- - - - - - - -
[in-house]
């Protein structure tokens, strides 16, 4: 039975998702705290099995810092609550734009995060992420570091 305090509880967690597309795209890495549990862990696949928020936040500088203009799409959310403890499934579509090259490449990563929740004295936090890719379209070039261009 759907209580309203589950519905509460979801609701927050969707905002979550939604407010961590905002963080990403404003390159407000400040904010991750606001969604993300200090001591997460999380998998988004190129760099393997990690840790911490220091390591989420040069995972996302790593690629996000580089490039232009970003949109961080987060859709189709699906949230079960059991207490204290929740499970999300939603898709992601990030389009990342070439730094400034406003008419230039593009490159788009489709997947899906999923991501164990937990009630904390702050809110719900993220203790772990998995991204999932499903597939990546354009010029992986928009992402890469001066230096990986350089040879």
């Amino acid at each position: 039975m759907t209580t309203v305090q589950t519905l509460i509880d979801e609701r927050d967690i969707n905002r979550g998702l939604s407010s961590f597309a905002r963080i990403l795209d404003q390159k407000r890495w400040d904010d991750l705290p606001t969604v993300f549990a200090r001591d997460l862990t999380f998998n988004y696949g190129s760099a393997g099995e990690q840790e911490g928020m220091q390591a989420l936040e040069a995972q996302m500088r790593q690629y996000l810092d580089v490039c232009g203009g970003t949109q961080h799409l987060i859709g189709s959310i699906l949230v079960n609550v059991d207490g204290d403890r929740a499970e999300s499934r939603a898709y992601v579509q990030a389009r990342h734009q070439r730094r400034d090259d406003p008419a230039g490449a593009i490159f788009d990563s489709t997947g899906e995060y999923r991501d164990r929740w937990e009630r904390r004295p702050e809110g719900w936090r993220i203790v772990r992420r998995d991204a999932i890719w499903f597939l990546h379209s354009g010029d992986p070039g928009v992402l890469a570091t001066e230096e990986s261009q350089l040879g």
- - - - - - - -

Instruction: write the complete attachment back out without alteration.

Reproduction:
[in-house]
């Protein structure tokens, strides 16, 4: 039975998702705290099995810092609550734009995060992420570091 305090509880967690597309795209890495549990862990696949928020936040500088203009799409959310403890499934579509090259490449990563929740004295936090890719379209070039261009 759907209580309203589950519905509460979801609701927050969707905002979550939604407010961590905002963080990403404003390159407000400040904010991750606001969604993300200090001591997460999380998998988004190129760099393997990690840790911490220091390591989420040069995972996302790593690629996000580089490039232009970003949109961080987060859709189709699906949230079960059991207490204290929740499970999300939603898709992601990030389009990342070439730094400034406003008419230039593009490159788009489709997947899906999923991501164990937990009630904390702050809110719900993220203790772990998995991204999932499903597939990546354009010029992986928009992402890469001066230096990986350089040879």
């Amino acid at each position: 039975m759907t209580t309203v305090q589950t519905l509460i509880d979801e609701r927050d967690i969707n905002r979550g998702l939604s407010s961590f597309a905002r963080i990403l795209d404003q390159k407000r890495w400040d904010d991750l705290p606001t969604v993300f549990a200090r001591d997460l862990t999380f998998n988004y696949g190129s760099a393997g099995e990690q840790e911490g928020m220091q390591a989420l936040e040069a995972q996302m500088r790593q690629y996000l810092d580089v490039c232009g203009g970003t949109q961080h799409l987060i859709g189709s959310i699906l949230v079960n609550v059991d207490g204290d403890r929740a499970e999300s499934r939603a898709y992601v579509q990030a389009r990342h734009q070439r730094r400034d090259d406003p008419a230039g490449a593009i490159f788009d990563s489709t997947g899906e995060y999923r991501d164990r929740w937990e009630r904390r004295p702050e809110g719900w936090r993220i203790v772990r992420r998995d991204a999932i890719w499903f597939l990546h379209s354009g010029d992986p070039g928009v992402l890469a570091t001066e230096e990986s261009q350089l040879g």